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On emerging from the MRT station, we saw rain hammering down and people sheltering from it. We stood in an area as close to the gardens as we could get and watched a series of thunderstorms pass through, dashing hopes of walking outside. We would be soaked in minutes. A group of Indian construction workers stood next to us, chatting. An hour passed and we were getting edgy. Still torrential rain fell, with flashes of lightning and loud cracks of thunder. We began to get desperate. Joe suggested going back to the hotel but Henry and I are more determined than that! As a gap between thunderstorms arrived, we prepared to make a move. The construction workers, who were supposed to be laying concrete, suddenly went off and re-appeared wearing bin bags. They had a couple spare which we cadged and went off, somewhat equipped for the weather.

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I was wearing a thin shift dress and only Henry and Freya (who now wore the bin bags) had hats. It began to rain heavily after a bit. We scurried from one shelter to the next but Joe and I got soaked. My dress would dry out quickly - well that was the theory. Not in these temperatures. 

These are no ordinary gardens. They are exceptional, dramatic, totally over the top, totally Singapore. The main attraction is the 'supertrees', up to  50 metres tall, with an elevated walkway called the OCBC Skyway, between two of them and a restaurant in one.  They are purple and green constructions and have plants growing part-way up. And they light them up when it gets dark, which would be at 7 pm. Two hours away. We had already been here that long.

Joe was especially fed up with the idea of waiting. We tried a cafe but apart from it being over-priced at $5 for a coffee, it was so cold in there I would be shivering. I walked out and the others followed.
Down on the lower level there was a much cheaper alternative, takeaway coffee at half the price. After that we gave in and paid a large amount of money to go into the huge conservatories (The Flower Dome and The Cloud Forest) similar to The Eden Project in Cornwall. Described as containing tropical plants - that raised my hopes of a warm-up. No chance. It was cold in there and there was a simulated mountain environment so it would get colder as we climbed upwards. The first feature was the tallest indoor waterfall in the world, 35 metres of it. Spectacular but not something we wanted to get close to. A young bride and groom were posing for photos by it.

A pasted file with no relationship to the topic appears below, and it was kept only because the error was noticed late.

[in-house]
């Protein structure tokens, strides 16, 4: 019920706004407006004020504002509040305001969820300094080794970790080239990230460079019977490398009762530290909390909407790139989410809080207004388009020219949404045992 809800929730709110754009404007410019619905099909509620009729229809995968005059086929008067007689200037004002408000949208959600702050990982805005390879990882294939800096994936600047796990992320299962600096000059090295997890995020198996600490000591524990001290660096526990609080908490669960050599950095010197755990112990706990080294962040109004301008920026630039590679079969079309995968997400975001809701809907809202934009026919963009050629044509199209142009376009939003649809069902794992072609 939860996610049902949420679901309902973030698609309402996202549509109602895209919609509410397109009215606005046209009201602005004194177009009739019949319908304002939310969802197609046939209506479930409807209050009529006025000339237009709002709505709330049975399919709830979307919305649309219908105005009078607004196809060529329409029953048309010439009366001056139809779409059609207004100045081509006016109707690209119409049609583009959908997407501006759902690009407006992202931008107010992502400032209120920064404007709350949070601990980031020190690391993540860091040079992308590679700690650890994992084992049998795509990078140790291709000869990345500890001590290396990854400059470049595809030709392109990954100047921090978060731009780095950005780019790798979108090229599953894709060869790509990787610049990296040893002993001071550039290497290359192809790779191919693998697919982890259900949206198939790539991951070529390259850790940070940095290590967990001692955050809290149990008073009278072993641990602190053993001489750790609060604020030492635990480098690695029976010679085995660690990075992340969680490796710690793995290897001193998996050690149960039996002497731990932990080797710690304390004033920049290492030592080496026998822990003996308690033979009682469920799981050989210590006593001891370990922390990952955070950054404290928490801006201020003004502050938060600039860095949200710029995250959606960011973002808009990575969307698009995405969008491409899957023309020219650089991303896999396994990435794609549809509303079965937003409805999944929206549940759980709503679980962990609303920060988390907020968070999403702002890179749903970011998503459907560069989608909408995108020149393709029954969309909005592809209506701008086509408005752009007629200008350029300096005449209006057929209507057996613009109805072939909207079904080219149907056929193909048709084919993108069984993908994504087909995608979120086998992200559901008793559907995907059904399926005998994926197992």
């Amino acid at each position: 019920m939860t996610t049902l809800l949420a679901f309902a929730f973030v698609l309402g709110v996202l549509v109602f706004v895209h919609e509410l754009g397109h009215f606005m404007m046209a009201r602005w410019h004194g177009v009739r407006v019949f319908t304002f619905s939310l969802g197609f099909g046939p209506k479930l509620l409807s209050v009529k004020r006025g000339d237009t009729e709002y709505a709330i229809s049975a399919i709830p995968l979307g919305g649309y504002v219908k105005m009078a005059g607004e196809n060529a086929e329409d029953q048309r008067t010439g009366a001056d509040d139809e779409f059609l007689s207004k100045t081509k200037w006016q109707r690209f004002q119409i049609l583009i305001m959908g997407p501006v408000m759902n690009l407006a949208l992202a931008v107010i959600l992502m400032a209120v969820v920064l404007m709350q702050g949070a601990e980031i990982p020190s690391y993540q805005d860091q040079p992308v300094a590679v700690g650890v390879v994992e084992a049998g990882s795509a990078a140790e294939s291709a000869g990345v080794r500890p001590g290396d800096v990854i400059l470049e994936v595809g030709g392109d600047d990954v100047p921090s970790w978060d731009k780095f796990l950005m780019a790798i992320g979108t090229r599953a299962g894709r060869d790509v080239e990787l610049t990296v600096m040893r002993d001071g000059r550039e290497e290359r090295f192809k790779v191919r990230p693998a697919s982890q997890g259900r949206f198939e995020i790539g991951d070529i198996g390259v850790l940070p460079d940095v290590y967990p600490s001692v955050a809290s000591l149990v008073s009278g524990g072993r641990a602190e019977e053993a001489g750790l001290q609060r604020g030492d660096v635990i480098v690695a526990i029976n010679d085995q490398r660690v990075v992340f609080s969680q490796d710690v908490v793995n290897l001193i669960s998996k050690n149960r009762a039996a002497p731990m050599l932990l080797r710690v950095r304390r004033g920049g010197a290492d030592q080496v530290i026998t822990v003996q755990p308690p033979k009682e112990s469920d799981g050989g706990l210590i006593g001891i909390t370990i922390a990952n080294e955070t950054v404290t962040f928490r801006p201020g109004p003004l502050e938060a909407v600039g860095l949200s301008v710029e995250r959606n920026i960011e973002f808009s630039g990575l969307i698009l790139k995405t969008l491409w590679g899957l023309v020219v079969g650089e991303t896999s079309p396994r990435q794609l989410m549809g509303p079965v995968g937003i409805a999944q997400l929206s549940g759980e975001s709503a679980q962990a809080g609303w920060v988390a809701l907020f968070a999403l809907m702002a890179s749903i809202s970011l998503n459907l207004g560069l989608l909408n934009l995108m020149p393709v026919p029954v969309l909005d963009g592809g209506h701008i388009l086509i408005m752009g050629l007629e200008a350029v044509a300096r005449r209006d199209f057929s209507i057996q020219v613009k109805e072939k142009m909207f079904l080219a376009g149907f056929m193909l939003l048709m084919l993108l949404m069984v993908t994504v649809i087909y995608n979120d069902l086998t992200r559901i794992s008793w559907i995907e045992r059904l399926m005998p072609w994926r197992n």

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Onward and upward, past flourishing plants, sculptures in among them; different country themes (we whizzed past New Zealand), then suddenly we found ourselves in a mini LEGOLAND. A display of carnivorous plants - the real ones and the LEGO ones side by side. This place was something else, a great aerial walkway snaking around the Cloud Mountain. It was the most fascinating experience of its kind we had had.
The other conservatory was less interesting - unless cacti and olive trees are your bag. It worried Henry how they had transported ancient olive trees to their new position. When we got to the temporary tulip display we had to run the gauntlet through a crowd of photo-mad people. Like something out of a nightmare, every way you looked you could see excited, happy folks smiling for the camera or behind a phone. I thought I took a lot of photos but not compared to this and it was the vanity that got us, who wants hundreds of selfies on file, you would surely not get time to look at them all!

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Blue sky was now visible outside and the Skyway was open, which there had been a possibility of not happening, they don't open it if lightning strikes are a risk. We gladly shelled out $8 each for this and were told the queuing time was 45 minutes. In fact it was half that time. We all ascended in a lift, then marvellous luck was on our side -  a magical event occurred. The sound and light show started! There were only two that evening and people were only allowed 15 minutes on the Skyway. Our allotted time coincided with a fabulous display of flashing lights on the supertrees accompanied by stirring classical music, including Can Can music and Rossini's William Tell Overture. Behind us was a view of Singapore lit up including a modern feat of engineering - the Marina Bay Sands hotel complex, three skyscrapers topped by a 340-metre 'SkyPark' with palm trees growing on it and a swimming pool. You could hardly believe what you were seeing and I wouldn't sleep a wink if I stayed there.

As we walked back through the gardens we were excitedly discussing what we had just experienced  and knew there was no doubt that this was a grand finale to our holiday, a celebratory send off from Singapore, the garden city...